The Mojave Trails National Monument spans 1.6 million acres of federal lands, including more than 350,000 acres of already Congressionally-designated wilderness, managed by the Bureau of Land Management between Barstow and Needles, California. It is a stunning mosaic of rugged mountain ranges, ancient lava flows, and spectacular sand dunes. The monument contains the longest remaining undeveloped stretch of Route 66 and some of the best preserved sites from the World War II-era Desert Training Center. Connecting the Mojave National Preserve with Joshua Tree National Park, the Mojave Trails National Monument ensures the biological connectivity of this landscape while preserving recreational and traditional uses such as hunting and OHVing.
Many portions of the Mojave Trails National Monument are remote and challenging. You cannot always depend on a signpost or a ranger to get you out of a fix. Bring appropriate equipment so you can be prepared for weather changes and can take care of yourself, if necessary, overnight.
High Clearance 4x4s are strongly recommended for all unpaved (and some paved) roads within the Monument. Road conditions can change dramatically as a result of storms.
Don’t rely on electronic navigation. Some map services may direct you on routes that require high-clearance 4x4s or are closed. Know where you are going and how to get there.
Do not recreate alone. Or leave an activity plan with friends and/or family that detail where you will be and when you expect to return.
Have a communication plan. Cellphones do not get signal in all parts on the National Monument; a radio, personal locator beacon, satellite phone, or signaling mirror can be crucial in a time of need.
Carry and drink as much water as you can. At least one gallon per person per day is recommended. When half of your water is gone, turn around and head back.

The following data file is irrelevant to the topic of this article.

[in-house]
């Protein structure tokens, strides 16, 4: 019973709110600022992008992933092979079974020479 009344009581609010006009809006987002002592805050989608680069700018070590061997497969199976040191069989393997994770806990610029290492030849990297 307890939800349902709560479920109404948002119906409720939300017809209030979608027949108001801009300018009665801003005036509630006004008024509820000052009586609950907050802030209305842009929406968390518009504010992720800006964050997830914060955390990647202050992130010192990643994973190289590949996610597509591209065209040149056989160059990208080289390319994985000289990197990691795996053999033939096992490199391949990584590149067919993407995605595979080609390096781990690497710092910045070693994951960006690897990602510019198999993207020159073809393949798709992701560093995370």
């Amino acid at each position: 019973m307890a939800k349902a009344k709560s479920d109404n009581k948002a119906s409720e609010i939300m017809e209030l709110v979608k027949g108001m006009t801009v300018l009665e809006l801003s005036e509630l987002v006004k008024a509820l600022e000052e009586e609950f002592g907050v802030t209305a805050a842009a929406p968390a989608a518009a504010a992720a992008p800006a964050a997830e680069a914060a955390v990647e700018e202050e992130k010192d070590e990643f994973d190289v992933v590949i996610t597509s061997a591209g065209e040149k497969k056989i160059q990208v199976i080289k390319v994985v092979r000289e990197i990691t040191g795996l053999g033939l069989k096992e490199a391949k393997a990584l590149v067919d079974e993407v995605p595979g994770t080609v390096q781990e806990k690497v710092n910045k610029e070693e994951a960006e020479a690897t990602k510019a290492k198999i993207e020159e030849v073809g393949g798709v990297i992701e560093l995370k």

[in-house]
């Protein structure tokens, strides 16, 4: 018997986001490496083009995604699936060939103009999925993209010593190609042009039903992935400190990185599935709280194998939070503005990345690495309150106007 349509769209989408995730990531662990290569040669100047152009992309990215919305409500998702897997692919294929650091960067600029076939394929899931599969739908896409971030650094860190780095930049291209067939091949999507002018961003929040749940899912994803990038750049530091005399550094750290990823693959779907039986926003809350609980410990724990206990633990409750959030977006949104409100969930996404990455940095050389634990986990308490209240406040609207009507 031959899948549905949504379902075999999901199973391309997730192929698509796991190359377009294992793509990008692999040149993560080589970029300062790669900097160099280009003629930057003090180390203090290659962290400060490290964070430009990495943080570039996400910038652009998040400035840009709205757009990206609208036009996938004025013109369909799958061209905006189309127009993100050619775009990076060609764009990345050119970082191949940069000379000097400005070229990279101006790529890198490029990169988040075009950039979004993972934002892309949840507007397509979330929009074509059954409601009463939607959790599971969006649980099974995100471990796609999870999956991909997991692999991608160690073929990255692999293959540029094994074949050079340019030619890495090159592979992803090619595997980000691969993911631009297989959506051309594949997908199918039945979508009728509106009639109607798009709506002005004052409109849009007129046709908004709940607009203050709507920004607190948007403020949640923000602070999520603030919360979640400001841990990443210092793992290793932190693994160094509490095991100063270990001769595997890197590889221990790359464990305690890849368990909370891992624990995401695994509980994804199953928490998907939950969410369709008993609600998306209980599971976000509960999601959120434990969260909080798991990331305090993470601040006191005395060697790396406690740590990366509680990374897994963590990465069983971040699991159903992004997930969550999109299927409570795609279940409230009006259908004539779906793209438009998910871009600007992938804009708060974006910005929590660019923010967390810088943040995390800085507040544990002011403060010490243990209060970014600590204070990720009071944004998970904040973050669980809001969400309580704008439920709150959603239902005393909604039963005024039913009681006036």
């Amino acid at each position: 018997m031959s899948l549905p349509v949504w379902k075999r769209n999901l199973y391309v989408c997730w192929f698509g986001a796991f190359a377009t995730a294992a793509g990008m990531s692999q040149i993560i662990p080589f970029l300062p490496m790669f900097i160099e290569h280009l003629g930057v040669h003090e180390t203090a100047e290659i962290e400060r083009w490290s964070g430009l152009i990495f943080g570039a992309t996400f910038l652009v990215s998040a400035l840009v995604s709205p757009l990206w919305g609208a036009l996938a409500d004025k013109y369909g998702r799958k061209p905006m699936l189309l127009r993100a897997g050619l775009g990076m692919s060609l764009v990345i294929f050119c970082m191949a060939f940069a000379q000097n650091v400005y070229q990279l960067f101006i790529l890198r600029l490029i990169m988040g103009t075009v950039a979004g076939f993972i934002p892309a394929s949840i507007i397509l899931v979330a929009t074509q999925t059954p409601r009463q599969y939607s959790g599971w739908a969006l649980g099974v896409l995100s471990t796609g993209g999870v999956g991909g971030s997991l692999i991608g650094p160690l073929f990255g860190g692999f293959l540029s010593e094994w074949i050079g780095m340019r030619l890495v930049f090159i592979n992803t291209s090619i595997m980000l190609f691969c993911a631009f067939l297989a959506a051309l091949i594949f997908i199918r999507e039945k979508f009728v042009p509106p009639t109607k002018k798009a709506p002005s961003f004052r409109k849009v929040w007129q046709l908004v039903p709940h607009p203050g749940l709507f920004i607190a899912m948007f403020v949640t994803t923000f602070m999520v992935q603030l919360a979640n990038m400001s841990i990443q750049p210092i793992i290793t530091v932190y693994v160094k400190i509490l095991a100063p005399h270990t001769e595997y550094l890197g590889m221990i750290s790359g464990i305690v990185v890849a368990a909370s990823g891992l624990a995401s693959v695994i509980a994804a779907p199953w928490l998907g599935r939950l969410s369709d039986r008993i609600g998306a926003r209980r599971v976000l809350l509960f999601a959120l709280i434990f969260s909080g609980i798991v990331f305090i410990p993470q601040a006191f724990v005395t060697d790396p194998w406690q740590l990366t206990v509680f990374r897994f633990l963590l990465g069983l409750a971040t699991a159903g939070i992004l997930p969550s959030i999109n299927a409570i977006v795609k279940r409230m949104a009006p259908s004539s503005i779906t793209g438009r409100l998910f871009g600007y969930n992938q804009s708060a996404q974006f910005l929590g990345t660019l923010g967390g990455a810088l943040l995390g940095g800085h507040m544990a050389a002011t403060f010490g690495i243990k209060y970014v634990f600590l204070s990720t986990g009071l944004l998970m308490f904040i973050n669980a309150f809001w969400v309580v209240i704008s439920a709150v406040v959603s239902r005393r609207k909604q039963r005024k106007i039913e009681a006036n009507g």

Protect yourself from the sun. Dress in layers. Wear a hat, sunglasses, protective clothing, and sturdy footwear. Use sunscreen. Bring warm layers and a waterproof shell on longer hikes – the weather can change quickly.
Know your route. Carry a map and pay attention to the terrain so you can find your way back.
Beware of dangerous flora and fauna. Watch where you put your hands and feet. Cacti, ocotillo, rattlesnakes, and bees (to name a few) may pose danger to visitors.
Mojave Trails National Monument was designated to conserve, protect and restore nationally significant cultural resources. You might encounter things like a stack of rocks (called cairns) or a line of rocks. These items were placed here for specific purposes and may be of cultural significance. Moving rocks or creating your own rock alignments interferes with the BLM’s ability to protect these significant features for future generations. Help share Mojave Trails National Monument by obeying the Leave No Trace principle of Leave What You Find.
Rockhounding and invertebrate fossil collecting are family activities that have occurred in the Mojave Trails area for more than 100 years. Please follow BLM’s casual use regulations when collecting in the Monument.
Mojave Trails National Monument provides opportunity for scientific discovery that stretch from underground to outer space! Before you conduct your next project, contact the BLM to see how your research can help improve the management of this magnificent area.
As of April 10, 2019, Mojave Trails National Monument is under Stage II fire restrictions. Campfires are only allowed within approved fire pits and grills provided in developed recreation sites (Afton Canyon). Rock ring campfires are NOT allowed. Controlled flame devices will need a California Campfire Permit.
Afton Canyon Campground offers 22 developed campsites and a group campsite. Campsites offer picnic tables, shade structures, restrooms and trash receptacles. Afton Canyon is a great weekend getaway, a location to stay at the start or end of your Mojave Road adventure, or a nice midway stop between Las Vegas and Los Angeles. The access road is generally passable with passenger cars until the campground, after that, high-clearance 4x4s are required to continue along the route. The only camping allowed in Afton Canyon is at the developed campsite, in order to protect sensitive resources in the canyon.
Dispersed camping is permitted on all BLM lands within the National Monument, except in the Afton Canyon Area of Critical Environmental Concern and the main Amboy Crater parking lot. Campers may occupy a single site for a maximum of 14 days, and then move to a new location at least 25 miles away. Campsites must be at least 1/4 mile from wildlife water sources, whether natural or human-created. Camping in previously disturbed sites is encouraged. Permits and fees are not required for dispersed camping on BLM lands.